Yes. The first American in space was Al Shepard, who went aloft on “Freedom 7” on May 5, 1961. He was not the first human being in space; that was Yuri Gagarin, who the Soviets had launched into orbit a few weeks earlier. Although the manned space programs of both the United States and the Soviet Union had strongly political components, with the Cold War going on at the time, both countries had prepared for manned spaceflight for some time–the Mercury program was begun in 1958, not long after the United States had launched its first unmanned satellite. Competition to become a Mercury astronaut was fierce, and the training program long and intense. One of the best books written about the preparation for manned spaceflight was Tom Wolfe’s “nonfiction novel” The Right Stuff (which was made into an Academy Award-winning film by Philip Kaufman in 1983), in which it is stated of manned spaceflight that “never before has any human being been so thoroughly prepared for an event in advance.”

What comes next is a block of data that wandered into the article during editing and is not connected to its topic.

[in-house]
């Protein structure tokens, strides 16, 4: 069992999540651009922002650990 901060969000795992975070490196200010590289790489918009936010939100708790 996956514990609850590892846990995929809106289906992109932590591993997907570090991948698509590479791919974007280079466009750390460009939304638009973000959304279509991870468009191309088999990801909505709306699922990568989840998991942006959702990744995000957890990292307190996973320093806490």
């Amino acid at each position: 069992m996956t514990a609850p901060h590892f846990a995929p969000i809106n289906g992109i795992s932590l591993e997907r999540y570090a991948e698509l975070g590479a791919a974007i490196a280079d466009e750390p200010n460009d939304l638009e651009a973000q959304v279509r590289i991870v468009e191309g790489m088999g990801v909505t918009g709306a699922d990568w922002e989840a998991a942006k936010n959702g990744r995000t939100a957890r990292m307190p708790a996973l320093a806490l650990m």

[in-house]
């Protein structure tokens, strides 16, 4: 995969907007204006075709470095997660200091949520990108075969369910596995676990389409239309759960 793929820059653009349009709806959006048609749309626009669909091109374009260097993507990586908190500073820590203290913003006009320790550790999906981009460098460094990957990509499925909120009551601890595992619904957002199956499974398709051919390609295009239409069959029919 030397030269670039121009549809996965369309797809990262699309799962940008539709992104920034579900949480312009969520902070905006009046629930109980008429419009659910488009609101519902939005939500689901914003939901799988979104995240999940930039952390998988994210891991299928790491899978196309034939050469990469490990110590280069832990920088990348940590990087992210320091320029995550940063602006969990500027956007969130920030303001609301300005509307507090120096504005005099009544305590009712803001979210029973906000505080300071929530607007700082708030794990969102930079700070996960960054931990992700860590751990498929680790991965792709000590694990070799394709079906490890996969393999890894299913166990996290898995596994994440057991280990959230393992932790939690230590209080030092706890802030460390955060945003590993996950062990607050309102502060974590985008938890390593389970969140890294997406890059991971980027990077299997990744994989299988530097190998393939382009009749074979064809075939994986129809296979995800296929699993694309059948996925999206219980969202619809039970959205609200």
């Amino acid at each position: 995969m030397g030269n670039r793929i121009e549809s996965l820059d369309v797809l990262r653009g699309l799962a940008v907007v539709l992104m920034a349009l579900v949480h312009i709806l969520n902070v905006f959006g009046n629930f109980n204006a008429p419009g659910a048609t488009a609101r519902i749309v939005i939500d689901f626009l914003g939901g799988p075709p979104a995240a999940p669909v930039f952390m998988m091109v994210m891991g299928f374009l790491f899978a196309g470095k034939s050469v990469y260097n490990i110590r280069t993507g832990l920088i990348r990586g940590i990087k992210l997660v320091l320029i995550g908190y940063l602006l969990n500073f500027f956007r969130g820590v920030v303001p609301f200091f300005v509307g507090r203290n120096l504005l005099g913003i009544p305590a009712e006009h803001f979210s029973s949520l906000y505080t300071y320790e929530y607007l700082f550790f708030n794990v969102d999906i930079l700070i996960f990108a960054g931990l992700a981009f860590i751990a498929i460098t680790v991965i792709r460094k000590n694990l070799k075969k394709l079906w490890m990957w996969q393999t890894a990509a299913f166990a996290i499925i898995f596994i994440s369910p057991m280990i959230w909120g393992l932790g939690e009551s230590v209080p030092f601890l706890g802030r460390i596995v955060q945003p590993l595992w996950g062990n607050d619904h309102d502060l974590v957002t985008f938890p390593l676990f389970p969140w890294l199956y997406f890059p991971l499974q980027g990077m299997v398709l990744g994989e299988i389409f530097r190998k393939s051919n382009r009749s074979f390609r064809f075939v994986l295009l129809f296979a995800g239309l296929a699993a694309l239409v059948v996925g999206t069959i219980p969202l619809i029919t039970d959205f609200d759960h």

Before sending humans into space, both the U.S. and Soviet space programs sent animals to see what the effects of space travel would be on living things. The Soviets sent dogs, and the U.S. sent several different animals, starting with fruit flies in the 1940s.
Ham the chimpanzee, returning from a successful space flight in 1961
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